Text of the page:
Salt River to Samuel

Salt River (To row up), to go against the stream, to suffer a political defeat.

There is a small stream called the Salt River in Kentucky, noted for its tortuous course and numerous bars. The phrase is applied to one who has the task of propelling the boat up the stream; but in political slang it is applied to those who are “rowed up.”—Inman.

Salvage Knight (The), sir Arthegal, called Artegal from bk. iv. 6. The hero of bk. v. (Justice).—Spenser: Faërie Queene (1596).

Salvator Rosa (The English), John Hamilton Mortimer (1741–1779).

Salvatore , Salva’tor Rosa, an Italian painter, especially noted for his scenes of brigands, etc. (1615–1673).

But, ever and anon, to soothe your vision,
Fatigued with these hereditary glories,
There rose a Carlo Dolce or a Titian,
Or wilder group of savage Salvatore’s.

Byron: Don Juan, xiii. 71 (1824).

SAM, a gentleman, the friend of Francis’co.—Fletcher: Mons. Thomas (1619).

Sam, one of the Know-Nothings or Native American party. One of “Uncle Sam’s” sons.

Sam (Dicky), a Liverpool man.

Sam (Uncle), the United States of North America, or rather the government of the states personified. So called from Samuel Wilson, uncle of Ebenezer Wilson. Ebenezer was inspector of Elbert Anderson’s store on the Hudson, and Samuel superintended the workmen. The stores were marked E·A. U·S. (“Elbert Anderson, United States”), but the workmen insisted that U·S. stood for “Uncle Sam.”—Mr. Frost.

Sam Silverquill, one of the prisoners at Portanferry.—Sir W. Scott: Guy Mannering (time, George II.).

Sam Slick. (See SLICK.)

Sam Weller. (See WELLER.)

Samael , the prince of demons, who, in the guise of a serpent, tempted Eve in paradise. (See SAMIEL.)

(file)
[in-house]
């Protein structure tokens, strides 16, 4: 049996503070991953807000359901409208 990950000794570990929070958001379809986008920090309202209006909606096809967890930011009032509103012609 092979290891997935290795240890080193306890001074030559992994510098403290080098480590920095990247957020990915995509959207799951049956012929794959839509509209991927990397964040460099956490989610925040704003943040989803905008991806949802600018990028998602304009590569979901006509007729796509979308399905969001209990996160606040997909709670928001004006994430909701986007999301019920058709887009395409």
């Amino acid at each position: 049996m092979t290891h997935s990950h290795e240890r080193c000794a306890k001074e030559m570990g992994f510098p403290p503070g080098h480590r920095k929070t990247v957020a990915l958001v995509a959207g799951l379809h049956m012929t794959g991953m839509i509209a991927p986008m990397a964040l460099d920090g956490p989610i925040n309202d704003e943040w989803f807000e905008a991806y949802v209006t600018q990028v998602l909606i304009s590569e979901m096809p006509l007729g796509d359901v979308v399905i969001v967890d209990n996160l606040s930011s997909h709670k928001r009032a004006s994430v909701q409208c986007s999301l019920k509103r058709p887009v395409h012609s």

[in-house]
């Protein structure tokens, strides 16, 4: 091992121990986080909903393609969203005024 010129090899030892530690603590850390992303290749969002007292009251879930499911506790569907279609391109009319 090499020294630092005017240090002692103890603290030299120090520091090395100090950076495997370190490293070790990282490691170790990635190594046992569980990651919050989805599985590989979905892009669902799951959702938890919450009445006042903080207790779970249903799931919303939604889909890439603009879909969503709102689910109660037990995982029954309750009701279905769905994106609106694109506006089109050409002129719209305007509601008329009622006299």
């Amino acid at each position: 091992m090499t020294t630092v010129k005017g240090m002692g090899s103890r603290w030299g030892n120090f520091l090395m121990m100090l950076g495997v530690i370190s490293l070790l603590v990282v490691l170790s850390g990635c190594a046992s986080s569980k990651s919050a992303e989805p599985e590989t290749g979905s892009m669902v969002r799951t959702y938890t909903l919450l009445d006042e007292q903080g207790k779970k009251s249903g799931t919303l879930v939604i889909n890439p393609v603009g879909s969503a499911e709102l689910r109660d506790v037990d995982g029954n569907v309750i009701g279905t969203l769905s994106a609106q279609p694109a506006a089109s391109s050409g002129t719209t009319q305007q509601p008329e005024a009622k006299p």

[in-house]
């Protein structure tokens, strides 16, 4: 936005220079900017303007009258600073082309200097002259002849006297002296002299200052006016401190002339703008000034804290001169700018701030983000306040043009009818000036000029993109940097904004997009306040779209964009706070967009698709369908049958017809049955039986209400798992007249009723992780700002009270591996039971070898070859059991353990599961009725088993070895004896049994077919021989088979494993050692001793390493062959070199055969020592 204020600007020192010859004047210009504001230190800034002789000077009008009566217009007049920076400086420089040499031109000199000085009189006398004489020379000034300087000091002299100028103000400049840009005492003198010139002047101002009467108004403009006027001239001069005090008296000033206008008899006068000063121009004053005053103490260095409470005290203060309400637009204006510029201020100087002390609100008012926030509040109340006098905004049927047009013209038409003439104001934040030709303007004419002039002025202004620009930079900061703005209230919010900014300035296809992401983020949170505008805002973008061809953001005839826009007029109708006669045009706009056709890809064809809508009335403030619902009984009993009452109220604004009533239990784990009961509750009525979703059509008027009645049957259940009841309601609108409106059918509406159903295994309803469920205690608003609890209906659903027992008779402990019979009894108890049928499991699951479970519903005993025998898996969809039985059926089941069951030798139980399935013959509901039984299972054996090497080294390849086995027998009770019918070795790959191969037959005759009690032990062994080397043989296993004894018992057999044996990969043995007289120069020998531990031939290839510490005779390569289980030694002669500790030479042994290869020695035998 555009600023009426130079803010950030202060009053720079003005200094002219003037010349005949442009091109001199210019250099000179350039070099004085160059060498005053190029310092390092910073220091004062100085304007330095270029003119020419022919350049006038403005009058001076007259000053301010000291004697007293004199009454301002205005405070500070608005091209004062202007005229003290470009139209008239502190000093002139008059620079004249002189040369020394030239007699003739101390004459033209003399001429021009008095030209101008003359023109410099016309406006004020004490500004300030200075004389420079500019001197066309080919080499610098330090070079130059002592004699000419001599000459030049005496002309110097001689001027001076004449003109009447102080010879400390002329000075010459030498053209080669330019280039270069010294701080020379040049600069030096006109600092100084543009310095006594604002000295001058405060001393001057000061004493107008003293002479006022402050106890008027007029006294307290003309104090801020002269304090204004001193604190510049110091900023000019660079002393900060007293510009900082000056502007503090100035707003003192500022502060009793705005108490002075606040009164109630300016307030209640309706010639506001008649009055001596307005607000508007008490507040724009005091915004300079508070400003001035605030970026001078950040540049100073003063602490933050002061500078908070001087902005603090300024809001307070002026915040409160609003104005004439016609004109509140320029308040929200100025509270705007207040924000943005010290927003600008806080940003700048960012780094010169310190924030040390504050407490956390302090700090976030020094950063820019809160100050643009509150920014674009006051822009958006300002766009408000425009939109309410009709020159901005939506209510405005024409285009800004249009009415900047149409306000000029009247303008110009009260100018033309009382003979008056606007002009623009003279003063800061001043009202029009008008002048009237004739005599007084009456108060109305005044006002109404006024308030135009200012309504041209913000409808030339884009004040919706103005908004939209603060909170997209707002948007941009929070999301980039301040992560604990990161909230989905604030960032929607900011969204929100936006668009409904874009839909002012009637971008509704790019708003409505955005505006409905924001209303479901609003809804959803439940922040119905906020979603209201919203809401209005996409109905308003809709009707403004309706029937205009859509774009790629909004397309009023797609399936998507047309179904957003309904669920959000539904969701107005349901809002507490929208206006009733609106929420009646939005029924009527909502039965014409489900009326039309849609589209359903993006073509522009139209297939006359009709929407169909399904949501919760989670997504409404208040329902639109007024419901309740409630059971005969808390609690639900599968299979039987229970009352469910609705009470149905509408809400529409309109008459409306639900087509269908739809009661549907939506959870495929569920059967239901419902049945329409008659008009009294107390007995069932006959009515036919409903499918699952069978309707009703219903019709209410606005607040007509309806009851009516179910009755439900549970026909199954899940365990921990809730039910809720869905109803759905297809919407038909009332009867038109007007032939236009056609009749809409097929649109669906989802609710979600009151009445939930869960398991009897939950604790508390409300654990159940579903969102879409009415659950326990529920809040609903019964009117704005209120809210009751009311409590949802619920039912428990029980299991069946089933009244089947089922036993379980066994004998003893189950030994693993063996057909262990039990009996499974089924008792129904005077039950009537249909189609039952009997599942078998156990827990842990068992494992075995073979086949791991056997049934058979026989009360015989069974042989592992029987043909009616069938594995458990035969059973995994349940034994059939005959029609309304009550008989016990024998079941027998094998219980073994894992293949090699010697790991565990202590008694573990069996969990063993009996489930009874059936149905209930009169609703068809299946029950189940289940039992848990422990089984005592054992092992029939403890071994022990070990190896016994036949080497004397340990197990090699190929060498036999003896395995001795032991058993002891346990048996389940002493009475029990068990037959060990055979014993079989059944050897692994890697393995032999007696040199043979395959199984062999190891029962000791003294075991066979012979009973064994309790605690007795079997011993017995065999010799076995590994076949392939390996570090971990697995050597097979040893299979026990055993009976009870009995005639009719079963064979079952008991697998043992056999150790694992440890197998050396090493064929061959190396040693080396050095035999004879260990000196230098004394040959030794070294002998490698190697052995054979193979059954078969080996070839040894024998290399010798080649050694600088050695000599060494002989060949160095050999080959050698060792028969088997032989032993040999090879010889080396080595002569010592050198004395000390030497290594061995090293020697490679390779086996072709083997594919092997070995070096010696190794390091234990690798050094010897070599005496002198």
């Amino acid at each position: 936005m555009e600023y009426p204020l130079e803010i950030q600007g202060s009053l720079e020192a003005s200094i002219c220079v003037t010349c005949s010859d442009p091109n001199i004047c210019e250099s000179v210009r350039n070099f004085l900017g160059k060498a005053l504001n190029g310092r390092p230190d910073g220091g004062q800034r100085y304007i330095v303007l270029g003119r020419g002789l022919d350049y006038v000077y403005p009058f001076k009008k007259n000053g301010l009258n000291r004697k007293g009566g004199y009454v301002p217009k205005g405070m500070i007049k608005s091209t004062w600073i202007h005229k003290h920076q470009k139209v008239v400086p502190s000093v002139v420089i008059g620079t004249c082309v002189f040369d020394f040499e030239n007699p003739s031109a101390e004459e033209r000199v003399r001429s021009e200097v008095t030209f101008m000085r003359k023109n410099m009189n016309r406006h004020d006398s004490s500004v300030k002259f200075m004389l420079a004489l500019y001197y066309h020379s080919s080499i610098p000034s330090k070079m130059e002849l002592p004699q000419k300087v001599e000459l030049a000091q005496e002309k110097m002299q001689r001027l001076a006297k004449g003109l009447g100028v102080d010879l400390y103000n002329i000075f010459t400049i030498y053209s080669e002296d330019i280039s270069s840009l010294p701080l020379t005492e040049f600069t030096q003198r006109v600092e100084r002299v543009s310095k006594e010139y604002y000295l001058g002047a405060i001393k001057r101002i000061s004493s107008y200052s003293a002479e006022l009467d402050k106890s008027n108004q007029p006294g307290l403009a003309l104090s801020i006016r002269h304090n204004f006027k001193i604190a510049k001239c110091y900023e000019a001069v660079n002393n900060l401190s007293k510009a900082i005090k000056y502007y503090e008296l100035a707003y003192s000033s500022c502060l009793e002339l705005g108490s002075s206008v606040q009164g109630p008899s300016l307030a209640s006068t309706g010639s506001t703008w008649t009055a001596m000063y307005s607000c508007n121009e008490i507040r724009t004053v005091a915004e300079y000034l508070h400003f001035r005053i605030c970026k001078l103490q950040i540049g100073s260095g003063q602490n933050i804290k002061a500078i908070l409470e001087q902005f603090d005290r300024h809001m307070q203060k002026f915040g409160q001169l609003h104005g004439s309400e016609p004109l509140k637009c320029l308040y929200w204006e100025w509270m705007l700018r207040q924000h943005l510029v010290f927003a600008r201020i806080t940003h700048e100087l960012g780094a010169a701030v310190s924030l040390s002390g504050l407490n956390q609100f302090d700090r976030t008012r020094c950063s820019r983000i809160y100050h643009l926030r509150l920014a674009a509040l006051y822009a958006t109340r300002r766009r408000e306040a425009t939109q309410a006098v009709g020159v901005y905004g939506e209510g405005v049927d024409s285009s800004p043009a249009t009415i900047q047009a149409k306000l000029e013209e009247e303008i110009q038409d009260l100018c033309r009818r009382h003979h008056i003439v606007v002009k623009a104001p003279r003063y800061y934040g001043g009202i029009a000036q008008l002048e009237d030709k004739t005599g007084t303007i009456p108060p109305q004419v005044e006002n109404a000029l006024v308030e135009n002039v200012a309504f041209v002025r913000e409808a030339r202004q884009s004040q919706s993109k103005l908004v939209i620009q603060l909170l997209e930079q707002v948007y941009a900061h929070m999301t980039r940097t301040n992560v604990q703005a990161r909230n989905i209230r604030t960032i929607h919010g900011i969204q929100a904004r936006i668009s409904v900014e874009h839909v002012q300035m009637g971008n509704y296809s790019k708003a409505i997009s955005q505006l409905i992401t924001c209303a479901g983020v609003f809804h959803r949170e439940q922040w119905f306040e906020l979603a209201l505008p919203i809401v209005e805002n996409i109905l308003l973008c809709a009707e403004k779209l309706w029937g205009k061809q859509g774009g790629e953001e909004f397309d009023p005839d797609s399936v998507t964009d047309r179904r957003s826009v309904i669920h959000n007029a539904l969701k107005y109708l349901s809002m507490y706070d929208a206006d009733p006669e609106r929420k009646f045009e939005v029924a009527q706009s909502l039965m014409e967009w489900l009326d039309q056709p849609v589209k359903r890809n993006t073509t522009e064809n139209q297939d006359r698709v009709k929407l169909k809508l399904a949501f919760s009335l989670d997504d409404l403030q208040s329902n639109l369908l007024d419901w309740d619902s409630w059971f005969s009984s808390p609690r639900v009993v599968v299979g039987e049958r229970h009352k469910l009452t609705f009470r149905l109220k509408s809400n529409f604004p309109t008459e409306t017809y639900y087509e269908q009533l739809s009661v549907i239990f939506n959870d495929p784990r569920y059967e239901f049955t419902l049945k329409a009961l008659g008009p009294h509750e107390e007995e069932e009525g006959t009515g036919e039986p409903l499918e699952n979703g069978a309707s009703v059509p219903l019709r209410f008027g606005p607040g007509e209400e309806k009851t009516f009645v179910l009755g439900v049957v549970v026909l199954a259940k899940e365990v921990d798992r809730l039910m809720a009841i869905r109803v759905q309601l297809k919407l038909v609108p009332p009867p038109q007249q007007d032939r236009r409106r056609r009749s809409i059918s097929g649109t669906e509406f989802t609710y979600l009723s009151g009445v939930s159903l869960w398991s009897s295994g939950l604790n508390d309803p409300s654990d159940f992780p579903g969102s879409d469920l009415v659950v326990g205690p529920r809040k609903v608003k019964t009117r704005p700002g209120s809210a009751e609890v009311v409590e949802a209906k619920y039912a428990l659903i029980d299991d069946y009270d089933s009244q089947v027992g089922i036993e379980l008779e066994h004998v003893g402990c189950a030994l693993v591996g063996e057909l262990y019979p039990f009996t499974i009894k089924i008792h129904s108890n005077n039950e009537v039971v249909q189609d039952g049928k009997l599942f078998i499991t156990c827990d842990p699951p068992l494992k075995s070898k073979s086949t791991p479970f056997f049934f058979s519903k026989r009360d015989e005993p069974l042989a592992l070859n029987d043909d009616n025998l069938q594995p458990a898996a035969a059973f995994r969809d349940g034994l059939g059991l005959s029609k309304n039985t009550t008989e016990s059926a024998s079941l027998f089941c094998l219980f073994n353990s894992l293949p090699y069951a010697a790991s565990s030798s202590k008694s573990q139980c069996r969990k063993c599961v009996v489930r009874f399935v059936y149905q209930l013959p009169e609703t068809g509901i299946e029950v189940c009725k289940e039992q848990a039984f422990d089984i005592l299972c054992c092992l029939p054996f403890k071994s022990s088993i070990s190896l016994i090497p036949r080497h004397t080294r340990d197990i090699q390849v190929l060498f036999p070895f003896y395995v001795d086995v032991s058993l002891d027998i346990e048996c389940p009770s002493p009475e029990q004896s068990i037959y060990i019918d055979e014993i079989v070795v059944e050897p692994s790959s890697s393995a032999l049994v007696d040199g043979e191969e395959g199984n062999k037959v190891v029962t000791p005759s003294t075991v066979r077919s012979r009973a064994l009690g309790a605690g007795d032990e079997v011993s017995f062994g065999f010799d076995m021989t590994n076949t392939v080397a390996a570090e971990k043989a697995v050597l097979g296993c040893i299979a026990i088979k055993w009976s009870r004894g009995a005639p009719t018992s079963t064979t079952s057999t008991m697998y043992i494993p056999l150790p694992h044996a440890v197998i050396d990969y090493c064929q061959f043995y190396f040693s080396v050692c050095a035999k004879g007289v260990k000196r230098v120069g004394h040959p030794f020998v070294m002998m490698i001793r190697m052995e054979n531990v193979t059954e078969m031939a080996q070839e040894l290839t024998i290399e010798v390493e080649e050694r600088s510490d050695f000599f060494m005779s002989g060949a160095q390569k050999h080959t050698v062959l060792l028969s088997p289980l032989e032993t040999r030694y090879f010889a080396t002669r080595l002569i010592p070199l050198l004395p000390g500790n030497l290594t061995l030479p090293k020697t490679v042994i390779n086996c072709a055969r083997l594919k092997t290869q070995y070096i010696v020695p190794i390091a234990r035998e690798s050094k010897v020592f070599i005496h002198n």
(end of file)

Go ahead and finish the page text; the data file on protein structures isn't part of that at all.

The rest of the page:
Samandal, the largest and most powerful of the under-sea empires. The inhabitants of these empires live under water without being wetted; transport themselves instantaneously from place to place; can live on our earth or in the Island of the Moon; are great sorcerers; and speak the language of “Solomon’s seal.”—Arabian Nights (“Beder and Giauharê”).

Samarcand Apple, a perfect panacea of all diseases. It was bought by prince Ahmed, and was instrumental in restoring Nouroun’nihar to perfect health, although at the very point of death.

In fact, sir, there is no disease, however painful or dangerous, whether fever, pleurisy, plague, or any other disorder, but it will instantly cure; and that in the easiest possible way: it is simply to make the sick person smell of the apple.—Arabian Nights (“Ahmed and Pari-Banou”).

Sambenites [Sam’-be-neets], persons dressed in the sambenito, a yellow coat without sleeves, having devils painted on it. The sambenito was worn by “heretics” on their way to execution. (See SAN BENITO.)

And blow us up i’ the open streets,
Disguised in rumps, like sambenites.

S. Butler: Hudibras, iii. 2 (1678).

Sambo, any male of the negro race.

  By PanEris using Melati.

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